Dictionary

  • Passing off

    An equitable tort in which the defendant imitates the appearance of a rival trader’s product in the presentation of their own (for example, by use of similar colours, text font, language, and packaging) in order to ‘pass off’ their own product as the ‘real thing’, unjustly capitalising on the brand strength of a better-known product. An action is taken by the respondent in such a case to protect the integrity of their brand.

    Extended passing off occurs where a descriptive term associated with some distinctive and recognisable product made by a class of producers is misapplied.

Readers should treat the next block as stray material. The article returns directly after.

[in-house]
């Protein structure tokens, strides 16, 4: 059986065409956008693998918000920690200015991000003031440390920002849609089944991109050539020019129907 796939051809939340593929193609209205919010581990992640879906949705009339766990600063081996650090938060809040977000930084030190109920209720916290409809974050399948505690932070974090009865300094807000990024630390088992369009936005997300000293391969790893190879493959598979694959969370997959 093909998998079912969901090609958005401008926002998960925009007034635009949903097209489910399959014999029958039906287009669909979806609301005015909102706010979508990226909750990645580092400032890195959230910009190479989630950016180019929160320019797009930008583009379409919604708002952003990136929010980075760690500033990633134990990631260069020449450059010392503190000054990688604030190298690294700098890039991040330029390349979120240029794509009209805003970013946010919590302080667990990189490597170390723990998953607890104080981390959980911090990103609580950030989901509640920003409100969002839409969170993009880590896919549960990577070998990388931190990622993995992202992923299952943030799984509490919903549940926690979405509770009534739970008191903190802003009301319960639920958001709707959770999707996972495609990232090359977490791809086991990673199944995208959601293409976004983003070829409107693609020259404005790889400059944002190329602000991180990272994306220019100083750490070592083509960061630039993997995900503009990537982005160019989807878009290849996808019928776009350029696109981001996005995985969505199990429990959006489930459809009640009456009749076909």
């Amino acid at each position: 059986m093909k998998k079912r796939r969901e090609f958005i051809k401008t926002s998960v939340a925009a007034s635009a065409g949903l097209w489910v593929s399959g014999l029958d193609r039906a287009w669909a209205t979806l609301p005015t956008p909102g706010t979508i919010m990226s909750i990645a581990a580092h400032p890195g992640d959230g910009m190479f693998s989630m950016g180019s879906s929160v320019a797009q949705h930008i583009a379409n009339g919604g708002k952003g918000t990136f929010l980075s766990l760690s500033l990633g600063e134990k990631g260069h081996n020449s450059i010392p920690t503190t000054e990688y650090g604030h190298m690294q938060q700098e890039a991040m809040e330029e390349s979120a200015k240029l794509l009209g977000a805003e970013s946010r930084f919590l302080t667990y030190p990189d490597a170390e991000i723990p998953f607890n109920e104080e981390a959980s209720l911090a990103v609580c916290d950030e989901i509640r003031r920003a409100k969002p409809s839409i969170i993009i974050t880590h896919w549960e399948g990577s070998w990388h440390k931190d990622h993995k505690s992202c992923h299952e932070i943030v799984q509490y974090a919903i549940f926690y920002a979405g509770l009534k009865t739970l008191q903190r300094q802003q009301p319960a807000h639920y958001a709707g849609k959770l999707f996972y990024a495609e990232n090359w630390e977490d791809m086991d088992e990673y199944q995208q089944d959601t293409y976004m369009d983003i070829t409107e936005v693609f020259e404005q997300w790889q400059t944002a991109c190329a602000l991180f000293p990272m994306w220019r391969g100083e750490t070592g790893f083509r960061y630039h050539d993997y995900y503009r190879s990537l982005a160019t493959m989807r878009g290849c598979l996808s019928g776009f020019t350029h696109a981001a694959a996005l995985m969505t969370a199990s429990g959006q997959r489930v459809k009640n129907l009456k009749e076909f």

For example, in the case of J. Bollinger v The Costa Brava Wine Co, vignerons from the Champagne region sought to prevent The Costa Brava Wine Co from incorrectly applying the term ‘champagne’ to their product (which was, in fact, actually just sparkling wine – only sparkling wine made from Champagne grapes can correctly be called ‘champagne’).

    Passing off is actionable if the defendant’s conduct is likely to mislead the public. The remedies are damages, injunction and account of profits. Passing off is often plead in conjunction with misleading and deceptive conduct.

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